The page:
Deslaurier’s popular and economic 4-pack granite is the 1st-level upgrade available. As you can see, with a price increase of roughly 20%, you can have access to either the 6-pack granite or the 14-pack quartz. These two upgrades aren’t a massive financial leap to make. As we just highlighted, sometimes the price uptick is more about logistics than the product itself.
However, you can expect to pay more as the rarity of the product goes up. The Quartz luxury package, for example, represents a whopping 148% price increase, but gives you access to the crème de la crème of quartz—nothing but the most premium, exotic quartz from around the globe.
Not all builders allow kitchen layout changes.
New construction homes have different timelines. You can buy two pre-construction homes today and one might be move-in ready by the end of the year, and the other set to break ground two years from now. Depending on your builder’s time frame, they may or may not permit you to make structural changes to your floor plan.
Ask your builder directly if altering the kitchen layout is possible. If it is, you may want to consider layout changes an honorary upgrade option.
Your designer can stretch out and switch up your floor plan to fit your needs. Of course, some things are set in stone because of building codes. Your designer will work with you to ensure all your layout changes are code-compliant.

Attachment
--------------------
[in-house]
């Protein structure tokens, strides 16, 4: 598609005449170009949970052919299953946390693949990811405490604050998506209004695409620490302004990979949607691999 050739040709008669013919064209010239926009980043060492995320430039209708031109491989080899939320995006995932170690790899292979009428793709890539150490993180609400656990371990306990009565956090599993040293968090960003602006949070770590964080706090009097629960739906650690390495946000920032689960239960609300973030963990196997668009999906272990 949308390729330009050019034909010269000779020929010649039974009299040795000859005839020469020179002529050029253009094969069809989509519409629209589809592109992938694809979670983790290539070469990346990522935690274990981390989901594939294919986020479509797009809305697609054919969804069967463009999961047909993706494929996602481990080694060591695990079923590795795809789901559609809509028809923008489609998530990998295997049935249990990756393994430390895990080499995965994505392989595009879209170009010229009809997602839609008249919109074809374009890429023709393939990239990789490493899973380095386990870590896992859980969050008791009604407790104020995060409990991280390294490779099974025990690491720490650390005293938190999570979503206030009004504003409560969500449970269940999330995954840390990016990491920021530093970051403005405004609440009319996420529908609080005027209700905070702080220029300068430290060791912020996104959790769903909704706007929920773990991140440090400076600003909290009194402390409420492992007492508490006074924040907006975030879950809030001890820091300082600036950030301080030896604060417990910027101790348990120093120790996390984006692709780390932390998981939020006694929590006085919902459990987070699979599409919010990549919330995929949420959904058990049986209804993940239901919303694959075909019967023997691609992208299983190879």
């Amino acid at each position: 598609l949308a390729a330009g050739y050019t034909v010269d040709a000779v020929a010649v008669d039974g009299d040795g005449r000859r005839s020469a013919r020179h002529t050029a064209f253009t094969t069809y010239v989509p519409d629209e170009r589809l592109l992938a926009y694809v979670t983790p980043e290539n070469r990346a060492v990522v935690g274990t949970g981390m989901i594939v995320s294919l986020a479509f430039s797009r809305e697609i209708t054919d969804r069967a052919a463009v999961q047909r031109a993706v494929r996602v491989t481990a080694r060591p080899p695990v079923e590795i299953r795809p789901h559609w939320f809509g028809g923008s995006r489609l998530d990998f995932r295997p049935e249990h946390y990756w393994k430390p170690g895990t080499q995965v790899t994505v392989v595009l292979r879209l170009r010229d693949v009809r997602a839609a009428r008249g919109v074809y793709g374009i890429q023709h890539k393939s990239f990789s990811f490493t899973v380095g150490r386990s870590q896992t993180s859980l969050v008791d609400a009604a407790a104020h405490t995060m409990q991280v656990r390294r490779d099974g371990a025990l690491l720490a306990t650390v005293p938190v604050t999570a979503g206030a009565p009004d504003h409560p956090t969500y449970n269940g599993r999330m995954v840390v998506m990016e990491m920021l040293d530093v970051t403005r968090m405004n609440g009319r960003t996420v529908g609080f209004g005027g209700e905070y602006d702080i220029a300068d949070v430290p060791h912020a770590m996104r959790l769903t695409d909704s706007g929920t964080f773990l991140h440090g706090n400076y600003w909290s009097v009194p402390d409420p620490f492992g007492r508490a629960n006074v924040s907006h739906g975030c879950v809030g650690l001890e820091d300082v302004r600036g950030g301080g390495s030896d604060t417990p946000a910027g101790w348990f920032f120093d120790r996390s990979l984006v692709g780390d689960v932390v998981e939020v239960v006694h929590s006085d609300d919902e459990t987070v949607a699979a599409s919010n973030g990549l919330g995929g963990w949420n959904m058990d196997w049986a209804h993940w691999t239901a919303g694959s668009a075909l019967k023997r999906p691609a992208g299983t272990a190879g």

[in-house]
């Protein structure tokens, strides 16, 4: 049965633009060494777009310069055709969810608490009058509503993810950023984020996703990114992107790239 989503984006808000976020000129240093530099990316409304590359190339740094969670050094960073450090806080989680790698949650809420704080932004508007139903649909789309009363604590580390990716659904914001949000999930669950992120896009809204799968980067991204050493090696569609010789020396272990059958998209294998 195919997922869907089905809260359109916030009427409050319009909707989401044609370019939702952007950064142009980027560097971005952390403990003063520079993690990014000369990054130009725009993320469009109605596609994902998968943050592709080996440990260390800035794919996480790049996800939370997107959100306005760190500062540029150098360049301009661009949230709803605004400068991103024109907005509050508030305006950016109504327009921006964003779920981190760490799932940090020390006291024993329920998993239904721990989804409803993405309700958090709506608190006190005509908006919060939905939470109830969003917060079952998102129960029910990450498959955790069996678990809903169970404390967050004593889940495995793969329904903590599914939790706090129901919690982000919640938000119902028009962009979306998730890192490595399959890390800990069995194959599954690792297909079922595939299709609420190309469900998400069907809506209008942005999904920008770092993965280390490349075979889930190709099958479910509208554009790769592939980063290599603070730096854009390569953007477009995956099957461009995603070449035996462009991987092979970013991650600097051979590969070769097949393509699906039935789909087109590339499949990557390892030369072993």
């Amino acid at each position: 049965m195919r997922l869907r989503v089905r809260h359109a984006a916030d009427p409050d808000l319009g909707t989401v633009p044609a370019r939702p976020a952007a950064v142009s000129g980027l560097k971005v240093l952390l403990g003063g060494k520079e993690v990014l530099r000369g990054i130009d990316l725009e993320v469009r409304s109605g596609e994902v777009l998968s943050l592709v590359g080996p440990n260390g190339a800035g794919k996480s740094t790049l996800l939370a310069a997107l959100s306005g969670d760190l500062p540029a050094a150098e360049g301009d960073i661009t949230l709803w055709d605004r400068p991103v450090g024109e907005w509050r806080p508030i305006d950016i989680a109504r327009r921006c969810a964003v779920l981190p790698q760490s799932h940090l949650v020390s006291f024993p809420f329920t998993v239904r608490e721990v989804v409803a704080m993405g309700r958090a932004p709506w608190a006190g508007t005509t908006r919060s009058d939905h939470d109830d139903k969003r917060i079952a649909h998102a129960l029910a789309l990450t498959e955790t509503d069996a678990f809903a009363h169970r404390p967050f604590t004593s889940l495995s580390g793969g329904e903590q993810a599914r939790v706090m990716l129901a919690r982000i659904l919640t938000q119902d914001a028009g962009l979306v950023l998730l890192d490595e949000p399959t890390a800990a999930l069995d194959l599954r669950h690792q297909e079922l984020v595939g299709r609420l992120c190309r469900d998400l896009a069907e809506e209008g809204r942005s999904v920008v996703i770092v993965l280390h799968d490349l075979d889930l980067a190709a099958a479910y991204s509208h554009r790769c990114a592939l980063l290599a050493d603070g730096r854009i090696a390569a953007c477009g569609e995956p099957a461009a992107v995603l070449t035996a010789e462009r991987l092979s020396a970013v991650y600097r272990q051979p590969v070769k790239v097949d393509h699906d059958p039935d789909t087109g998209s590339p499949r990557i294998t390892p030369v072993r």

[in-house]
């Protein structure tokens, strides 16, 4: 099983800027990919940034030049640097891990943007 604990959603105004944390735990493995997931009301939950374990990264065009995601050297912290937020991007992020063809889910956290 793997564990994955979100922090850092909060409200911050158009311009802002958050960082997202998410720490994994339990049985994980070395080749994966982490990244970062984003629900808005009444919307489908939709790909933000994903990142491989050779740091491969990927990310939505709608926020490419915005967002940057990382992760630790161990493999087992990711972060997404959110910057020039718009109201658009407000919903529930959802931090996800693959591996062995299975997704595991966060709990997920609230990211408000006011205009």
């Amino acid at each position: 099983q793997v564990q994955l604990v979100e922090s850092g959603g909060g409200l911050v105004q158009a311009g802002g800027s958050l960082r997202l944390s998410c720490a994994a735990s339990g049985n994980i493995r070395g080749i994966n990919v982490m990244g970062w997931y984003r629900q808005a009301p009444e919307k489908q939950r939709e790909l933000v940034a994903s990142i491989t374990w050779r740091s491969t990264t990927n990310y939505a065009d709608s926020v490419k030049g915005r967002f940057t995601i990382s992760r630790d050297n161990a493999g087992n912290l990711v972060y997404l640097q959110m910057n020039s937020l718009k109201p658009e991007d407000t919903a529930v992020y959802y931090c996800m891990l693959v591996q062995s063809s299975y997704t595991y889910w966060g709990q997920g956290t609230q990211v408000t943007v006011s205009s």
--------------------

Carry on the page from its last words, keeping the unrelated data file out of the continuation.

Do be careful, though: layout changes can get expensive.
Even simply extending a kitchen island for extra eating space can add thousands to your final bill. An extended eating area requires extra cabinetry, more paint, and further decorative modifications like glass front or false doors.
Creating Your Builder Kitchen Wish List at Deslaurier
At Deslaurier, our professional design consultants will book two design appointments with you: the first to create your kitchen wish list, and the second to sign off on it.
I always emphasize to my clients that no final decision is made on the first appointment. The first meeting is all about touring the showroom, discovering what’s possible, and making a wish list. There’s no pressure, and the tour is so thorough that there won’t be any surprises at the end. —Kevin Rosien, Design Consultant
Your designer will spend 2-3 hours with you on your first consultation, walking you through all your standard and upgrade options one by one.
By the end of the visit, you’ll have clear understanding and visual idea of all your future kitchen’s design possibilities. Your homework? To decide what you want before appointment number two!
In the meantime, your designer will take your wish list upgrades and put together a price list for your consideration. That way, you can compare your base kitchen costs and your hypothetical upgraded kitchen costs side by side.
That price sheet is the only concrete answer to the elusive "How much does a new kitchen cost?" question. Each new-build kitchen investment is based on the individual homeowner's selections.
Generally, your designer will send these updated drawings and price sheets within 4-5 days after your first appointment.
By the way, if you need a quick refresher on your top two granite candidates, you can always book a time to visit the showroom on your own in between your 1st and 2nd appointment.
The day of the second appointment, you’ll confirm your selections, sign off on the paperwork, and call it a day. You should be in and out within the hour.
Design Your Dream Kitchen
Deslaurier Custom Cabinets is a trail-blazing, Canadian company and a front-runner in the field of kitchen design. We have a location in the Jupiter, FL area ready to serve you!